In just under a year, India will go to the polls with its next general elections.
Last time round in 2014, there was much excitement in the lead up to the elections due to the expected dominance of the Bharatiya Janata Party over the Congress. For the first time then, the major political parties used social media as a tool to attract voters, spending between 2-5% of their electioneering budgets in this sphere. Market research companies have set the amounts at INR 500 crores (AUD $100 million) and INR 400 crores (AUD $80 million), respectively.
This spend will be vastly increased as younger voters join the electoral rolls. Observers have noted that Prime Minister Narendra Modi, a clever user of social media, has already reached out to this new electoral bank. In 2017, when he delivered his shortest Independence Day speech from the ramparts of the Red Fort, it might well have been directed to a generation whose attention span is shorter and lifespan longer than its predecessor. His eye might have been set on those born between 1997 and 2001. In the 2019 Look Sabha polls, these very individuals will be exercising their voting rights for the first time in a parliamentary election.
Modi had said then, “January 1, 2018 will not be an ordinary day – those born in this century will start turning 18. For these people, this is a decisive year of their lives.”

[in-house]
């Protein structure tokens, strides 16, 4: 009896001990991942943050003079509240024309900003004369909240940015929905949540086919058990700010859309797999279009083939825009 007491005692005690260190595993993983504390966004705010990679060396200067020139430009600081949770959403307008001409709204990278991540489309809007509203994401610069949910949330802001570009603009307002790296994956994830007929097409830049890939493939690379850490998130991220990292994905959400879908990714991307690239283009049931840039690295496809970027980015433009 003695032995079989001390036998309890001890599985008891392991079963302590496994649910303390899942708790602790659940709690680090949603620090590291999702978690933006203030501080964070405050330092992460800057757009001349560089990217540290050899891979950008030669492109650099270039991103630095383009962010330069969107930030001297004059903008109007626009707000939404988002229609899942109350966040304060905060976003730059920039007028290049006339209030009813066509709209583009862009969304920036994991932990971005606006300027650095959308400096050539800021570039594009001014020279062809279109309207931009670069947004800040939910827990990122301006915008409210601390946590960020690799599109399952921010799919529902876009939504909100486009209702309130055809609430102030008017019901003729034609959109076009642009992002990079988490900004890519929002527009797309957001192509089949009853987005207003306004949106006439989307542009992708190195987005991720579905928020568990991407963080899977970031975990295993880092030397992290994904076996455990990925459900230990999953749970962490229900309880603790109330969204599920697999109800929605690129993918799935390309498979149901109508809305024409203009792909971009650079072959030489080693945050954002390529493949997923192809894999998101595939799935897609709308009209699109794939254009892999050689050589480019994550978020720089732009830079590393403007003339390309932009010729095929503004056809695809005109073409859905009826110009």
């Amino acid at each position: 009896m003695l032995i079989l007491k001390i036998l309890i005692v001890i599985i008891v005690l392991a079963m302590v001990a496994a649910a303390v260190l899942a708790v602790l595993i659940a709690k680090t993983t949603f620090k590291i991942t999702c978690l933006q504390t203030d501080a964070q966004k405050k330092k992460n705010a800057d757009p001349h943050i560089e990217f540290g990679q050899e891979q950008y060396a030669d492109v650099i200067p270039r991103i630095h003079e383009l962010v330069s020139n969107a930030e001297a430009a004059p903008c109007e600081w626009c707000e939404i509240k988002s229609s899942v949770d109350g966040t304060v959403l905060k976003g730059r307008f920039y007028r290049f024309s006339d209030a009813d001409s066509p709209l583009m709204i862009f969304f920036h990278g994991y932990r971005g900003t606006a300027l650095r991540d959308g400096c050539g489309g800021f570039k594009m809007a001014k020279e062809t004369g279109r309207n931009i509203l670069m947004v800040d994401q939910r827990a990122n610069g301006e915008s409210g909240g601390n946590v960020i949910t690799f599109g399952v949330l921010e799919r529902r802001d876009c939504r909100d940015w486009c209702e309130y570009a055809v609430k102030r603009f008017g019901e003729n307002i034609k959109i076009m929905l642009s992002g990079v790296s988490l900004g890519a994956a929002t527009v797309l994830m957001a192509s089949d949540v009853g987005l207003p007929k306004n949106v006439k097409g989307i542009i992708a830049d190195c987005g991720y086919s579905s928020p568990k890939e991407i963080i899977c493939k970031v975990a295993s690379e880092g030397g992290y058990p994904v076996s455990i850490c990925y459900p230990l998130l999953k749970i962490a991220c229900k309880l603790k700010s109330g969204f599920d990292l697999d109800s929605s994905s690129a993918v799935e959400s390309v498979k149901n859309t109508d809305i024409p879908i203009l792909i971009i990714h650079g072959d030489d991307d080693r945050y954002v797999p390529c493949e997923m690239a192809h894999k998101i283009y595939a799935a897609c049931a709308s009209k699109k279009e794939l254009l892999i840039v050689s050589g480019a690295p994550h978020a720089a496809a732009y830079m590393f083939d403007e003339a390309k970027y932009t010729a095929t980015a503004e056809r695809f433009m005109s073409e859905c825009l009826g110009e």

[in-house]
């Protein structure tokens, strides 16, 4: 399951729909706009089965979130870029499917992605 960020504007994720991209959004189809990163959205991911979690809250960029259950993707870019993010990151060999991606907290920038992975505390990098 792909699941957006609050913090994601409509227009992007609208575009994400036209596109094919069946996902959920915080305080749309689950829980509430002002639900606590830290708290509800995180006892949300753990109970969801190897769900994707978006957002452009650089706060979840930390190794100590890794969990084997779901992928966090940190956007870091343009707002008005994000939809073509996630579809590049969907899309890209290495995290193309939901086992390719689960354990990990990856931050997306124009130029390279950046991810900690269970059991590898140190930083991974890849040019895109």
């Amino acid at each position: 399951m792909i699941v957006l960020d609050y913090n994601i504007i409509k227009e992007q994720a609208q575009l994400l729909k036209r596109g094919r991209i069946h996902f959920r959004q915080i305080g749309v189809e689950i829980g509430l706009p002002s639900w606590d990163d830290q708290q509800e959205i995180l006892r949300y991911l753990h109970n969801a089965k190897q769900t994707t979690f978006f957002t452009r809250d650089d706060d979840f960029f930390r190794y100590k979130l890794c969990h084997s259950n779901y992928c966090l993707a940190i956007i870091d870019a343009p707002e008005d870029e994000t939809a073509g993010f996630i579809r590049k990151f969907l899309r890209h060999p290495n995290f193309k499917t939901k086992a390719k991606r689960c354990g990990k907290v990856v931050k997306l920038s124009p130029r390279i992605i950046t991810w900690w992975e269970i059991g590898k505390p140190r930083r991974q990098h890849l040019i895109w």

While the traditional rallies and loudspeakers, posters and banners will still be at play, it is expected that social media will play a large part to woo voters and also turn them away from the opposing party.
Though more than half of India’s population still does not have access to the internet, India is considered to be among the top five countries in terms of growth of the internet users. It is estimated that India has 462 million active internet users, of which 153 million are active social media users. The active social media users are growing at about 23% per year, with WhatsApp being the platform experiencing the strongest growth, followed by YouTube and Facebook.
With over 200 million users, it is believed that 13.7 billion WhatsApp messages are sent every day. In fact, Indians alone accounted for other more than 20 billion New Year’s Eve greetings set via WhatsApp this year.
In the recently concluded state elections in Karnataka, it is claimed that the two major parties reached 1.5 million followers via 20,000 WhatsApp groups. These elections are being called the ‘WhatsApp First elections’ and the take up of this platform while surprising to many, was not fully unexpected.
Using this platform as a way to spread information – which cannot be verified, which can go viral easily, and which is spread between small groups multiplied by millions – is every political party’s dream of planting incorrect information if they so wish to do. Fact checking is difficult to do and because WhatsApp is such a closed channel, with all messages encrypted between senders, determining the source of false and misleading messages is nearly impossible.
While the social media platforms are developing well, the traditional print media is also strong in India with increasing circulations. In the next election cycle, they will have an important role to play as they report upon and analyse the politics of the nation.